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Old 06-01-2019, 10:22 AM
 
155 posts, read 304,647 times
Reputation: 84

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Hello all,

I'm a business development manager/inside sales manager for a 70 person division of a large company. I was flabbergasted last week when our marketing manager sent an email to me (and CC'd my boss on it) asking me to help her with writing and putting out the internal weekly employee company newsletter. I have no idea why she'd think I'd be interested in doing it or have any talent at doing it but I wanted to be helpful and be a team player so I replied "I'd be happy to help. Let's discuss soon", thinking that I could help with ideas, maybe submit some articles sometimes, etc...

So on our phone call to discuss it further the very first thing she said was "I'm so happy you agreed to take this over"... and I'm thinking to myself "I said I would help, not take it over!" but as I listened to her and she explained how she does it, where the template is, who to get certain info from.. etc.. I realize that she is asking me to totally do it all. I've never heard of anyone in sales being responsible for an internal employee newsletter. It seems to me like that is totally within the realm of marketing or maybe HR.

I realize now that I should have said right then and there that I don't want to do it but I told her that I didn't really feel that it was in my wheelhouse but that I would give it a try. I also suggested that she change it from a weekly format to only once a month so there will be less pressure to come up with interesting and new and relevant topics. But she said she'd rather stick with weekly but might consider bi-weekly in the future.

The more I think about it the more it's bothering me because I really don't want to do it. I have no idea why she asked me to do it other than she doesn't want to do it herself.

My boss replied to the email thread with 'Thanks for helping out" so I kind of feel like he wants me to do it but I haven't discussed it with him yet.

I really like my job and enjoy what I do but it's very high pressure (like most sales jobs usually are) and it's very metrics driven with production goals and the last thing I need to worry about is doing a weekly newsletter on top of trying to meet my own goals. However, I do want to help and be a team player so I'm very conflicted.

I get paid VERY well (the most I've ever made) and have great benefits and get to work from home and manage my own time and this is probably the best job I've ever had. BUT I was so stressed about having to do this newsletter every week that I couldn't even sleep last night was considering quitting to avoid the stress.

What would you do in this situation?
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Old 06-01-2019, 10:34 AM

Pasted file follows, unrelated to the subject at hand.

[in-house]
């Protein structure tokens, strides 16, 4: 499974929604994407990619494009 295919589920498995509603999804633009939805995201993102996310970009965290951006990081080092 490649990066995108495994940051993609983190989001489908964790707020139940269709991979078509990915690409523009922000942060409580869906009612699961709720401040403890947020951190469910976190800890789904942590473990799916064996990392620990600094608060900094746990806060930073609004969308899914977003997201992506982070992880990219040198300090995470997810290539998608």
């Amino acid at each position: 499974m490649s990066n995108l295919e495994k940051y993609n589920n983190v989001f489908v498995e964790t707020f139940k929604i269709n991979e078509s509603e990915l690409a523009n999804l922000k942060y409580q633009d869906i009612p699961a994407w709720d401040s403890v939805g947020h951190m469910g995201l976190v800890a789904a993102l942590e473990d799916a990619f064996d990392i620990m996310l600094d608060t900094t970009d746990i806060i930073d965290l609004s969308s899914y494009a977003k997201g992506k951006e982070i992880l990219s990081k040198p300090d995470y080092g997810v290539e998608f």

Location: In a vehicle.
5,034 posts, read 3,218,948 times
Reputation: 8217
I come back with "I thought this out and due to my workload, either it's once a month or I'll have to hand it back to you. I cannot in good conscience give it the amount of work it requires of me"

Then if they balk say "Well, I'm sorry, but since I have other matters more pressing, I have to decline"
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Old 06-01-2019, 10:53 AM
 
336 posts, read 144,717 times
Reputation: 375
I agree with the post above me. I would say something that after having a verbal discussion with X, to find out the details of this project, you don't see this to be a good fit for you at this time.

I am afraid that if you say that you are too busy with your job, your manager may take some of your job duties away from you, which may cost you employment in the long run.
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Old 06-01-2019, 11:57 AM
 
Location: Chandler, AZ
2,296 posts, read 1,160,516 times
Reputation: 5412
Quote:
Originally Posted by chilove View Post
I get paid VERY well (the most I've ever made) and have great benefits and get to work from home and manage my own time and this is probably the best job I've ever had. BUT I was so stressed about having to do this newsletter every week that I couldn't even sleep last night was considering quitting to avoid the stress.

What would you do in this situation?
"After thinking it over and realizing the actual scope of involvement, I'm going to have to decline. I'm happy to help out once in a while on matters that I can speak directly to, but I do not have the time or resources to take on managing the entire newsletter."
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Old 06-01-2019, 12:06 PM
 
Location: Nantahala National Forest, NC
27,093 posts, read 5,912,934 times
Reputation: 30347
Quote:
Originally Posted by Disgustedman View Post
I come back with "I thought this out and due to my workload, either it's once a month or I'll have to hand it back to you. I cannot in good conscience give it the amount of work it requires of me"

Then if they balk say "Well, I'm sorry, but since I have other matters more pressing, I have to decline"

This....
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Old 06-01-2019, 12:20 PM
 
62 posts, read 17,492 times
Reputation: 289
Don't you just love coworkers who try to pawn off their work on you? I had one a couple of months ago tell the boss that since I'm in charge of the project that we're working on, I'm responsible for completing part of her task. No, it doesn't work that way, and the boss agreed. I assigned it out to her for her to complete, and then afterwards I reviewed her work. I wasn't going to do it for her because she's lazy.